That broken old city, Detroit
The bankruptcy laws did exploit
For fifty long years
They’ve suffered with tears
From leadership quite maladroit
As an indication of just how dull the overnight session was in the FX market, the Detroit bankruptcy story is probably the biggest thing going right now, and it is having no impact in the global markets. We continue to feel the angst from the political problems in Portugal, and it seems Italy is closer to its government collapsing, but neither of these issues is having any impact on the euro. In fact, the euro continues to perform far better than can reasonably be explained by the data and news that has been released over the past week or so. Support for the single currency is remarkably robust despite its myriad problems, and I attribute that to continued reserve diversification from the Asian and Middle Eastern central banks. I understand that Bernanke has continued to walk back the tapering discussion, but it feels like that is old news at this point. The euro’s performance feels much more like a single, or small group, of buyers sitting on the bid rather than a broad group of buyers actively acquiring euros. It just seems to me that the price action and the information stream are out of synch. We shall see, but I find it hard to believe that an imminent no-confidence vote on the Italian government can be helping the single currency. However, for now, it appears that the support remains strong. None of this has changed my medium and long term views, and I continue to advocate receivables hedgers taking advantage of the current levels.
This weekend we get two events of note starting with the G20 meeting in Moscow this afternoon and tomorrow, followed by the Japanese Upper House election on Sunday. The G20 appears to be focused on tax issues, trying to close the loopholes amid the treaties that allow corporations to reduce their taxes so dramatically. Ultimately, if they can create an efficient way to do that, it can only be a net positive for the entire global economy. Alas, the key is the efficiency, and nothing the G20 has ever done could be considered efficient. Overall, I see no reason to expect the G20 to impact FX markets. As to the Japanese election, the polls point to PM Abe’s LDP winning a majority, and it could be a strong one. I continue to believe this will be a catalyst for the next leg of yen weakness as once Abe consolidates his power he will be able to enact more legislation to implement his ‘third arrow’ and with luck, address some of the long term underlying issues in Japan.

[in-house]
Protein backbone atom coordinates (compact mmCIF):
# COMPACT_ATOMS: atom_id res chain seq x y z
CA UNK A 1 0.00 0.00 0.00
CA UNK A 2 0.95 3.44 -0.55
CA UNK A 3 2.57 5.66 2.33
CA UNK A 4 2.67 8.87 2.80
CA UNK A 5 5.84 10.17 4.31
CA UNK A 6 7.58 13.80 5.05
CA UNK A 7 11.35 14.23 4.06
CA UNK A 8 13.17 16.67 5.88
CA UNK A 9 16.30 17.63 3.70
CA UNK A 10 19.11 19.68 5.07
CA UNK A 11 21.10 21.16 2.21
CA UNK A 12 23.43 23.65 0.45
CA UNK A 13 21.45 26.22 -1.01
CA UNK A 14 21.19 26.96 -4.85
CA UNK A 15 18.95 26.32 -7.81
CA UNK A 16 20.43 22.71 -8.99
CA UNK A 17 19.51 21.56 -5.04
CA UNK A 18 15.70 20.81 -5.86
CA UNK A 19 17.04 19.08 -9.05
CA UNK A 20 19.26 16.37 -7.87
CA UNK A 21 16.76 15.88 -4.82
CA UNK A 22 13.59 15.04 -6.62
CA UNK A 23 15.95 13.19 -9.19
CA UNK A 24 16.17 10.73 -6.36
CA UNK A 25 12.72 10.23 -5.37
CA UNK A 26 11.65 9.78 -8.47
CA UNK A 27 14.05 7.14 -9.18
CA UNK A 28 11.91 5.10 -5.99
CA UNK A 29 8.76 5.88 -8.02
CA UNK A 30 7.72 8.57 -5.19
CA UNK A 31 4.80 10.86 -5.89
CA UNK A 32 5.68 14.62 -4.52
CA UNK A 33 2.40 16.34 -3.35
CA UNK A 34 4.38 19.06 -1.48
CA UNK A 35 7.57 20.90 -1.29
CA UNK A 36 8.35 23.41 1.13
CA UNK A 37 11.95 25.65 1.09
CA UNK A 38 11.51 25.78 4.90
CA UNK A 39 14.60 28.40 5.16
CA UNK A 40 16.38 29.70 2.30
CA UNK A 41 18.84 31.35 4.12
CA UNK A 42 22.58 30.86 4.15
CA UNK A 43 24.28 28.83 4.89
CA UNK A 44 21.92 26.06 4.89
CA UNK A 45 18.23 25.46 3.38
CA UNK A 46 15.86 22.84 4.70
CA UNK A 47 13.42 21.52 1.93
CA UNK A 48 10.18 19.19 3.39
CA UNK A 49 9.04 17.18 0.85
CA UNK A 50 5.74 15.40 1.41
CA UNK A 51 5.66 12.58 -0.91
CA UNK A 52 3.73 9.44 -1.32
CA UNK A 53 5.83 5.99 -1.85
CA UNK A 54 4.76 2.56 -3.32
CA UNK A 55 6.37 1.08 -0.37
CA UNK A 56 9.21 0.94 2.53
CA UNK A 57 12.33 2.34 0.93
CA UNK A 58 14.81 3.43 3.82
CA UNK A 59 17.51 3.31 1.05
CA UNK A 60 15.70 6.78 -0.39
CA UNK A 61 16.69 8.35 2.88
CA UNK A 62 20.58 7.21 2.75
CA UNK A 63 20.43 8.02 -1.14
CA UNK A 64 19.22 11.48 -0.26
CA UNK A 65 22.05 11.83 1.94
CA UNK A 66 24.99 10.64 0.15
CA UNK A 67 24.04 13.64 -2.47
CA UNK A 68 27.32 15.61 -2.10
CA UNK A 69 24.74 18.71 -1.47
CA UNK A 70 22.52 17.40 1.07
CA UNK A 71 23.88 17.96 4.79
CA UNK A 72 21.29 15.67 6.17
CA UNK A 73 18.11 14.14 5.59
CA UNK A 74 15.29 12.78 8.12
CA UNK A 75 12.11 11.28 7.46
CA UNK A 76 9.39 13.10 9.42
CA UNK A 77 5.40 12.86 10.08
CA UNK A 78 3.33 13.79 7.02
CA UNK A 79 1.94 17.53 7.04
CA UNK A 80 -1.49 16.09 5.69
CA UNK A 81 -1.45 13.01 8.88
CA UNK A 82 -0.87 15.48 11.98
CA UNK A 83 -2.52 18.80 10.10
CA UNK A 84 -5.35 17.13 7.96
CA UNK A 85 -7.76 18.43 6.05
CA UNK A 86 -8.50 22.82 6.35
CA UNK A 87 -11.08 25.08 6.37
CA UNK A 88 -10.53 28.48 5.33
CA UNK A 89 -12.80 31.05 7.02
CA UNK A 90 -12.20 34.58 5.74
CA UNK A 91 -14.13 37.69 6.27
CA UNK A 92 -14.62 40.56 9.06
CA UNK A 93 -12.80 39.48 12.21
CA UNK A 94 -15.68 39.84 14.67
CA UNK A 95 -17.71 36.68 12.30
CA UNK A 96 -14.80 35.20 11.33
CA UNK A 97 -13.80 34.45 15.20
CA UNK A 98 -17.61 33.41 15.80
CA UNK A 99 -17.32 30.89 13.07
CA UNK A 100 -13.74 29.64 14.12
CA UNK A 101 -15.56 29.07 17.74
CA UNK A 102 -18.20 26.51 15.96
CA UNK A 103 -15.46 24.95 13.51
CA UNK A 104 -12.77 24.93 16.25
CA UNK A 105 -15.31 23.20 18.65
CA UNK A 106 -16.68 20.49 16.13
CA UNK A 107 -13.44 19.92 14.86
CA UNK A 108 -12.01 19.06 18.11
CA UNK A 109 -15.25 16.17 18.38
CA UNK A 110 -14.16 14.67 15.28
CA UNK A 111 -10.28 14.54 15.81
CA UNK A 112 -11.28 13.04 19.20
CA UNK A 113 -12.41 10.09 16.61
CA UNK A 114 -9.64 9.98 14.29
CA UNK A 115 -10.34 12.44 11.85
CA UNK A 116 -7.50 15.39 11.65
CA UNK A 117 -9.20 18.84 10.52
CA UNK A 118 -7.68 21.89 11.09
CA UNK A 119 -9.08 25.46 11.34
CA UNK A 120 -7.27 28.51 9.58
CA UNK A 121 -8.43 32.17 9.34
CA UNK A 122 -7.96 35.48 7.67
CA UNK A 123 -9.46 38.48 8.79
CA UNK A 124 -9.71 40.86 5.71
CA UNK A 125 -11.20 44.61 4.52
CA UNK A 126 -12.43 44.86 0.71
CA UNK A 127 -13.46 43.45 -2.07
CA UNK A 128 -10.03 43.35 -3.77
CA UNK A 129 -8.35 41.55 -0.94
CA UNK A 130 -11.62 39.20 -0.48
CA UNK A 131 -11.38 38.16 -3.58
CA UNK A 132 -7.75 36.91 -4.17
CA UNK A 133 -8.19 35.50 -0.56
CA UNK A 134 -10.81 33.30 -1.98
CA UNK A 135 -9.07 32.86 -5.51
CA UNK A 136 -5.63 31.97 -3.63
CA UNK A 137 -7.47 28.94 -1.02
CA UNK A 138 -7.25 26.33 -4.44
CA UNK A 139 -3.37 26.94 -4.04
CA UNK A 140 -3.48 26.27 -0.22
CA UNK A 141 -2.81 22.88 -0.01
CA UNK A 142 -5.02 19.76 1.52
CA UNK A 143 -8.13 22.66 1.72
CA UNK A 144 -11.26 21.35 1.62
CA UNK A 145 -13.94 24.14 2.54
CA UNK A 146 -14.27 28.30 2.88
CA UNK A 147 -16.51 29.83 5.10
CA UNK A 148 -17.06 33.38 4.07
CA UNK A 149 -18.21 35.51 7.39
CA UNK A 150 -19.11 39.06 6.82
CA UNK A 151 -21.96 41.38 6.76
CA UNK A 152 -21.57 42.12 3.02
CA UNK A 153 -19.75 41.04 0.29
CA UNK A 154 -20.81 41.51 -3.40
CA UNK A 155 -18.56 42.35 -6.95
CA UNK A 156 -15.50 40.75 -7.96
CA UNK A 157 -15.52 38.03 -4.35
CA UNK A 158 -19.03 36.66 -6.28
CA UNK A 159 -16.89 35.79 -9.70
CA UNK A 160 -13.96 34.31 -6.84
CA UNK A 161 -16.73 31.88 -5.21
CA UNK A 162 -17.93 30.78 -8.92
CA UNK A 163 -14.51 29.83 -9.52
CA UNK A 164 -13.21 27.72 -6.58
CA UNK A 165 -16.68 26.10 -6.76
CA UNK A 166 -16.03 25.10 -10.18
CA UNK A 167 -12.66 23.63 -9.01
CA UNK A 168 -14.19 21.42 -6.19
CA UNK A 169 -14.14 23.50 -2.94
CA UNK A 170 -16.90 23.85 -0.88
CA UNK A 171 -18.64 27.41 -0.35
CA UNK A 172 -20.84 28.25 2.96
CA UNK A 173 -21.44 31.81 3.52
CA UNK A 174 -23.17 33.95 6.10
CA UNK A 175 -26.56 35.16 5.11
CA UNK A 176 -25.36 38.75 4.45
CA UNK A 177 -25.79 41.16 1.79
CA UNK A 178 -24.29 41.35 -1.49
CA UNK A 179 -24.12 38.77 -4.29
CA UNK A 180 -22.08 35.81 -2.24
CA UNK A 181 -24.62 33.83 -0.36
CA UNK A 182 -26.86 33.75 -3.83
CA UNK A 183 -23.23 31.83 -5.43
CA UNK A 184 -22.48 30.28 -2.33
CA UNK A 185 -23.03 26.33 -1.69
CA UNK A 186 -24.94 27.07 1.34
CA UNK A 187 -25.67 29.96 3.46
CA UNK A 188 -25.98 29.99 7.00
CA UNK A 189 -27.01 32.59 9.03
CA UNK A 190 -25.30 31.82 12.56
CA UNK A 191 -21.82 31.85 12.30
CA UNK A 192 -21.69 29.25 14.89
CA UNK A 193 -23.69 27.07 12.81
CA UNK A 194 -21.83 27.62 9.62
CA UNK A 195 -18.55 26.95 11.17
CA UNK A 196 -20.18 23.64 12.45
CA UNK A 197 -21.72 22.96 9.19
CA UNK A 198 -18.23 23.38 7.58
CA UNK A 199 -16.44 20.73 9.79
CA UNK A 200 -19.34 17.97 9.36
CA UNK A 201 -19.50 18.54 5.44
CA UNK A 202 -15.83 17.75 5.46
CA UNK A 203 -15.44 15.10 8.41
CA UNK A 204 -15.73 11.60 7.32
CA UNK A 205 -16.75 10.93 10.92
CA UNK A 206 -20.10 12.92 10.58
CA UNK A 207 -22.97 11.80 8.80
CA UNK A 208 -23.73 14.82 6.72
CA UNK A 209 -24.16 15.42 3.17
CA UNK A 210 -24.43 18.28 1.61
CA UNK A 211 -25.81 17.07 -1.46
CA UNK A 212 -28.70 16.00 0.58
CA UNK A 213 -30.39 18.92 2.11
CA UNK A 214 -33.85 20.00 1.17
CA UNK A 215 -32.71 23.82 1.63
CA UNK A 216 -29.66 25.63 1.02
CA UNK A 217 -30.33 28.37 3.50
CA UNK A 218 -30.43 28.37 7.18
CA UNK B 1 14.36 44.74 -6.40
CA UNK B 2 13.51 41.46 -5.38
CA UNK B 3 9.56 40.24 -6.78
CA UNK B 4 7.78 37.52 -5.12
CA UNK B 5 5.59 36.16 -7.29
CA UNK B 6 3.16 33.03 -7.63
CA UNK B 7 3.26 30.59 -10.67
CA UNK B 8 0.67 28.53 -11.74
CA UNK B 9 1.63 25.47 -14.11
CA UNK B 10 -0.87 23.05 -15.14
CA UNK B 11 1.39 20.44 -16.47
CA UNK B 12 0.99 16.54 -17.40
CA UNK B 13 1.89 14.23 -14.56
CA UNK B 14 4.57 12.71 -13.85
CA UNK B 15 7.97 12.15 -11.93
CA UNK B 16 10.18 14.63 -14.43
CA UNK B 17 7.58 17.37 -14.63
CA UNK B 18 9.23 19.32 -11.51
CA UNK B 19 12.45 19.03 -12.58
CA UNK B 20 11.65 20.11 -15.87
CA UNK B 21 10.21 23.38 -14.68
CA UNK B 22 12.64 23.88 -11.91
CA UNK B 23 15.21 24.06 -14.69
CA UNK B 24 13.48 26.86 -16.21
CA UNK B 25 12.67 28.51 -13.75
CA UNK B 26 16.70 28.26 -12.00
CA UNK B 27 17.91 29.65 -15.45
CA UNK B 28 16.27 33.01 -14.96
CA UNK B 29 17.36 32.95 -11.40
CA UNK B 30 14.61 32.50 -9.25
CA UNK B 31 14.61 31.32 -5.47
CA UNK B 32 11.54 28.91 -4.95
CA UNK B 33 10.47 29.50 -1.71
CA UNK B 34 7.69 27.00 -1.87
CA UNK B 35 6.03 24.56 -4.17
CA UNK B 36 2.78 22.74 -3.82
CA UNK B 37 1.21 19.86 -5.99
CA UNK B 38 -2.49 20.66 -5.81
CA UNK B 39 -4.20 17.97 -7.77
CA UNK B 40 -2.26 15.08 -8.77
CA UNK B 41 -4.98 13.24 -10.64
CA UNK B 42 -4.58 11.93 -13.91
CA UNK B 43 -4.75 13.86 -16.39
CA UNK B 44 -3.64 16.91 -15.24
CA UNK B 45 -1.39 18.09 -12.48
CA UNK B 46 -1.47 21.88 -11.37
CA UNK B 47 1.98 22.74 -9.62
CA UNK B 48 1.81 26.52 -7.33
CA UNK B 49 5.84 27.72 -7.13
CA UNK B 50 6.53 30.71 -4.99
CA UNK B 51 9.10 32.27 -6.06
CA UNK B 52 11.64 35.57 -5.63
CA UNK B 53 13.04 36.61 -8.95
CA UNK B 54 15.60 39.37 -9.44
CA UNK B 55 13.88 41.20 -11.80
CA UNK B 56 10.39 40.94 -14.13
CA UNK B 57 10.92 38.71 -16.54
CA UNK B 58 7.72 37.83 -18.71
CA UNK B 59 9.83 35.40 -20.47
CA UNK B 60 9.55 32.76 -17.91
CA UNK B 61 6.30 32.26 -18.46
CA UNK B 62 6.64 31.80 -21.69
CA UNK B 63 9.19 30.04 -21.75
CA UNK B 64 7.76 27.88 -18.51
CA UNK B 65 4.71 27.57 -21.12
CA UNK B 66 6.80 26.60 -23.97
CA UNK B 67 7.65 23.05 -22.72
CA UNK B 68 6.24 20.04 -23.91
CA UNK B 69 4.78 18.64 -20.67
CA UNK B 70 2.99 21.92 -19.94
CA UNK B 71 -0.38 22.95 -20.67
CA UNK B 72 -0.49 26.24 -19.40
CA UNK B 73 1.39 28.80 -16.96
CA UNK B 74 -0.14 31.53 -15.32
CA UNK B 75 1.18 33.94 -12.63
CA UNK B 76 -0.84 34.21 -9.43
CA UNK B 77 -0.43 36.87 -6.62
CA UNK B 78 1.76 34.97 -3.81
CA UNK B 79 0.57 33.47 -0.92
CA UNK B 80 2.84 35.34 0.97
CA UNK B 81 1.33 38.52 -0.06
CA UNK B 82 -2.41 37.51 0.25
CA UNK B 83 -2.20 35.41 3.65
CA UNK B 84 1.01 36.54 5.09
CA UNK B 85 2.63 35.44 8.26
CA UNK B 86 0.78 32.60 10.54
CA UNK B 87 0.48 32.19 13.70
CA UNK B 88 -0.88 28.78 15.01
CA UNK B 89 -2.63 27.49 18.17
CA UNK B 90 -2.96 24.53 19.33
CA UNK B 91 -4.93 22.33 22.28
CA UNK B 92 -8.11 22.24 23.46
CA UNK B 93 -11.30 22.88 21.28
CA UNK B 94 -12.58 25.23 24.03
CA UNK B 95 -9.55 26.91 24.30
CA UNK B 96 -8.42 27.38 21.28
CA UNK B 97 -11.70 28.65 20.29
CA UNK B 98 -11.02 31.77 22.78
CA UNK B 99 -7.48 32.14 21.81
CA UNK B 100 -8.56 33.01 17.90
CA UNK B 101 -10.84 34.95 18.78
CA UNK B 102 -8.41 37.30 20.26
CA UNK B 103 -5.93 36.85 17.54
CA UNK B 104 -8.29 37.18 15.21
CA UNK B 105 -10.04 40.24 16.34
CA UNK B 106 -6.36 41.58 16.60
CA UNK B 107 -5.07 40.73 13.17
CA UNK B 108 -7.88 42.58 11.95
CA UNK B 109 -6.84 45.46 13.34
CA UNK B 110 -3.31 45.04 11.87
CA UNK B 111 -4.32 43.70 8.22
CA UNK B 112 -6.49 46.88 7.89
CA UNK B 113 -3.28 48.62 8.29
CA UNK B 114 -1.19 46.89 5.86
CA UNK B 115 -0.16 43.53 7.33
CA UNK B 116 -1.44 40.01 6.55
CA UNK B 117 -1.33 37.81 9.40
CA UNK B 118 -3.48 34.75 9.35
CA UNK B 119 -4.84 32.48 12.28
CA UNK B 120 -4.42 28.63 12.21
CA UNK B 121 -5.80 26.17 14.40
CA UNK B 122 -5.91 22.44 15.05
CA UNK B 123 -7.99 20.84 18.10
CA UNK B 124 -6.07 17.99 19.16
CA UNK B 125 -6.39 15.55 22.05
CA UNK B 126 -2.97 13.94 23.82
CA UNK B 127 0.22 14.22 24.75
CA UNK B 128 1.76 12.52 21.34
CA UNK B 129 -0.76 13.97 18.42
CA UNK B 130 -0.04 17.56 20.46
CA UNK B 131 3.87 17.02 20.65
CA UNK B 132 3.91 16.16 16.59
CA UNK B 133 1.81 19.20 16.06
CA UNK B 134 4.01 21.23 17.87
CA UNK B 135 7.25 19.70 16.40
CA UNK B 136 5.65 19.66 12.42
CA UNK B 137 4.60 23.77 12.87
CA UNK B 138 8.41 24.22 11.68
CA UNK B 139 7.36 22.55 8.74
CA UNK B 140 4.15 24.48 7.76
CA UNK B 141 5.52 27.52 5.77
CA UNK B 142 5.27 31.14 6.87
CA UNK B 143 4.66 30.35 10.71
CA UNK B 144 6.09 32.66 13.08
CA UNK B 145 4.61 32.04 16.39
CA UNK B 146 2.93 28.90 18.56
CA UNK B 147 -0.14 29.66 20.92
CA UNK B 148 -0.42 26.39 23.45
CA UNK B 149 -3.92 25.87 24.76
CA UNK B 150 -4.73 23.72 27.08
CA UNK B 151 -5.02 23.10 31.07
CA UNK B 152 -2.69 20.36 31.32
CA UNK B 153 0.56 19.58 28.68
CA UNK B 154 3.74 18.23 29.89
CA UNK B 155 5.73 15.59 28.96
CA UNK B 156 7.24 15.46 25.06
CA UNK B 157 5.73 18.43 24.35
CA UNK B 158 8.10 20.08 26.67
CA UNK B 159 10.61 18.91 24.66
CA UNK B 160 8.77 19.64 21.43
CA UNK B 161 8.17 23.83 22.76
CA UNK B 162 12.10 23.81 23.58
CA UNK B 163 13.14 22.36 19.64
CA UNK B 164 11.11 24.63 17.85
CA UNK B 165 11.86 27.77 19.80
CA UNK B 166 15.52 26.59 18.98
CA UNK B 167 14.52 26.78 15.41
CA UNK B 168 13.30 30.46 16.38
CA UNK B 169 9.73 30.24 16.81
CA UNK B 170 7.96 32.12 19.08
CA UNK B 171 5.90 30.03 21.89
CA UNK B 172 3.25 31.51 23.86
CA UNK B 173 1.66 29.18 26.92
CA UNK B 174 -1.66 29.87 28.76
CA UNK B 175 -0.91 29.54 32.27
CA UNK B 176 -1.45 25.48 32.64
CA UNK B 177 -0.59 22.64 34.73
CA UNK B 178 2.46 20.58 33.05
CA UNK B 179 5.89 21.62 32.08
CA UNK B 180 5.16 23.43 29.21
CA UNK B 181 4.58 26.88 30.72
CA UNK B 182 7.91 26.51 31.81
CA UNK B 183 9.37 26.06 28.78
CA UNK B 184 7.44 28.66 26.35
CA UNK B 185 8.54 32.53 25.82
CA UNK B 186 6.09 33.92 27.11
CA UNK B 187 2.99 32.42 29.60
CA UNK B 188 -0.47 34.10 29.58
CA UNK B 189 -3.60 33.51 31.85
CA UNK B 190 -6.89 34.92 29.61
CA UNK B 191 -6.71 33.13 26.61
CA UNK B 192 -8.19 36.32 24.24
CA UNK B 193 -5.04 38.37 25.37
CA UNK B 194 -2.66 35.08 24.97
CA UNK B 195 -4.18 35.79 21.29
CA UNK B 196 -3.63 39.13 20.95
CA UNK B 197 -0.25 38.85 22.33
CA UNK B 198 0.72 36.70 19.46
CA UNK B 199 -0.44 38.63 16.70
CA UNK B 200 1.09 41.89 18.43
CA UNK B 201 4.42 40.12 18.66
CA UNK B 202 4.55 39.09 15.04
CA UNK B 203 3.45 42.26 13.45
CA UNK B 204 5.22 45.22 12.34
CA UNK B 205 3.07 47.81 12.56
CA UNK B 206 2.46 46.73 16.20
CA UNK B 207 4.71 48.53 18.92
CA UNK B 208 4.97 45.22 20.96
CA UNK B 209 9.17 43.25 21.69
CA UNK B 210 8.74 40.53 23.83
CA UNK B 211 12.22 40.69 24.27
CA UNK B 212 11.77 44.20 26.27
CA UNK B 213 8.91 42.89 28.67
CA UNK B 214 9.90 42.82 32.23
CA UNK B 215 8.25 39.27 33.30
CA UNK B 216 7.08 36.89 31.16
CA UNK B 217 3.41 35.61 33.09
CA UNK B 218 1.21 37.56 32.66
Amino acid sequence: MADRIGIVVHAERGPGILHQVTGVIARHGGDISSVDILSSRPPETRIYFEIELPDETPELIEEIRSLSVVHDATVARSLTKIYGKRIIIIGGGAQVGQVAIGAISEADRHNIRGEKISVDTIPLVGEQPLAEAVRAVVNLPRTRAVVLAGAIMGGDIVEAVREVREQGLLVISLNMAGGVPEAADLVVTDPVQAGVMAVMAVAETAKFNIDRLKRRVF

The data overnight was completely uninspiring with the UK borrowing data likely the most interesting and it had no impact. We do see Canadian CPI this morning, but Canada has been an afterthought to the FX markets for the past several months, tracking the general USD movements but showing no leadership at all. I don’t imagine this data is going to change things there.
In the Emerging Market space, the dollar is generally weaker ahead of the LATAM opening, but most of the movement has been quite modest. There has been very little in the way of news here either, as markets seem to be taking a summer vacation. It is hard to get excited about much in this space right now as most of the movement here is predicated on the Fed’s actions. If the Fed is going to maintain QE3 for much longer then these currencies are going to regain their favor given the large yield advantage that still exists. However, if the taper does begin, I expect that this entire bloc will suffer dramatically, as it did last month when that was the general expectation.
It is a summer weekend and the Open Championship is on every trading room TV. My guess is we see very little activity today overall.
Good luck and good weekend